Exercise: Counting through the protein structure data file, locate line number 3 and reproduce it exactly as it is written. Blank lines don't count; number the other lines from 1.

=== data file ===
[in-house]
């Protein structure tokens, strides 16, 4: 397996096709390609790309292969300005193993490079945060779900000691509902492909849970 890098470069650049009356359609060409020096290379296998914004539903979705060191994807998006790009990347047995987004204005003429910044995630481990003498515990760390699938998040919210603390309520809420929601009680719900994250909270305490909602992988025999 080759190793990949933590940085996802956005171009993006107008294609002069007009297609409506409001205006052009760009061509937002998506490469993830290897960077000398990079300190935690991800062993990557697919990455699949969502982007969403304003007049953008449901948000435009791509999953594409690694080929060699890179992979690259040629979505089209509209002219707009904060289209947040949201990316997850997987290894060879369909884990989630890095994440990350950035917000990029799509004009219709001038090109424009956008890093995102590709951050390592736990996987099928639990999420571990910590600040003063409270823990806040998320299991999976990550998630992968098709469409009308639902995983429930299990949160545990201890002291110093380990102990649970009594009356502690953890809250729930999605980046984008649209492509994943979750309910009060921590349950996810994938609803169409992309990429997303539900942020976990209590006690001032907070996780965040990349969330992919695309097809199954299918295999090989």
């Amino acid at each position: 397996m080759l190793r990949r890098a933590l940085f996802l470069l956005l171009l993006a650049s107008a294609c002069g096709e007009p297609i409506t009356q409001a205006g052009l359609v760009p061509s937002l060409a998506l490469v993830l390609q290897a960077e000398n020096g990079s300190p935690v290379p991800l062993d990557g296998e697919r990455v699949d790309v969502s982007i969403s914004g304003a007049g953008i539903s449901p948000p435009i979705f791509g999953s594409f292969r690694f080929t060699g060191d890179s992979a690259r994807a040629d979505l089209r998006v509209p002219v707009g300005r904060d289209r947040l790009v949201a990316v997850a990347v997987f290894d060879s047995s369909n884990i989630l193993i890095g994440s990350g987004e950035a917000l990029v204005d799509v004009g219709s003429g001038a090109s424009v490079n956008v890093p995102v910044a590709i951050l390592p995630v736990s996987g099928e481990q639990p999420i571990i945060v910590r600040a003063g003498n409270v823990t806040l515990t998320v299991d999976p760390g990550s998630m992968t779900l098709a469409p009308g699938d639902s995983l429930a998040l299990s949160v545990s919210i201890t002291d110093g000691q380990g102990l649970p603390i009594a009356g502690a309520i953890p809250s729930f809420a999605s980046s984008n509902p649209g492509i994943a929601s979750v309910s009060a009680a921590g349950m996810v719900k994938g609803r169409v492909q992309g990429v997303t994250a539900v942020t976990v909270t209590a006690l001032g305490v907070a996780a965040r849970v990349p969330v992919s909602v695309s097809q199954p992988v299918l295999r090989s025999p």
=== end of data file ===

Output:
């Amino acid at each position: 397996m080759l190793r990949r890098a933590l940085f996802l470069l956005l171009l993006a650049s107008a294609c002069g096709e007009p297609i409506t009356q409001a205006g052009l359609v760009p061509s937002l060409a998506l490469v993830l390609q290897a960077e000398n020096g990079s300190p935690v290379p991800l062993d990557g296998e697919r990455v699949d790309v969502s982007i969403s914004g304003a007049g953008i539903s449901p948000p435009i979705f791509g999953s594409f292969r690694f080929t060699g060191d890179s992979a690259r994807a040629d979505l089209r998006v509209p002219v707009g300005r904060d289209r947040l790009v949201a990316v997850a990347v997987f290894d060879s047995s369909n884990i989630l193993i890095g994440s990350g987004e950035a917000l990029v204005d799509v004009g219709s003429g001038a090109s424009v490079n956008v890093p995102v910044a590709i951050l390592p995630v736990s996987g099928e481990q639990p999420i571990i945060v910590r600040a003063g003498n409270v823990t806040l515990t998320v299991d999976p760390g990550s998630m992968t779900l098709a469409p009308g699938d639902s995983l429930a998040l299990s949160v545990s919210i201890t002291d110093g000691q380990g102990l649970p603390i009594a009356g502690a309520i953890p809250s729930f809420a999605s980046s984008n509902p649209g492509i994943a929601s979750v309910s009060a009680a921590g349950m996810v719900k994938g609803r169409v492909q992309g990429v997303t994250a539900v942020t976990v909270t209590a006690l001032g305490v907070a996780a965040r849970v990349p969330v992919s909602v695309s097809q199954p992988v299918l295999r090989s025999p």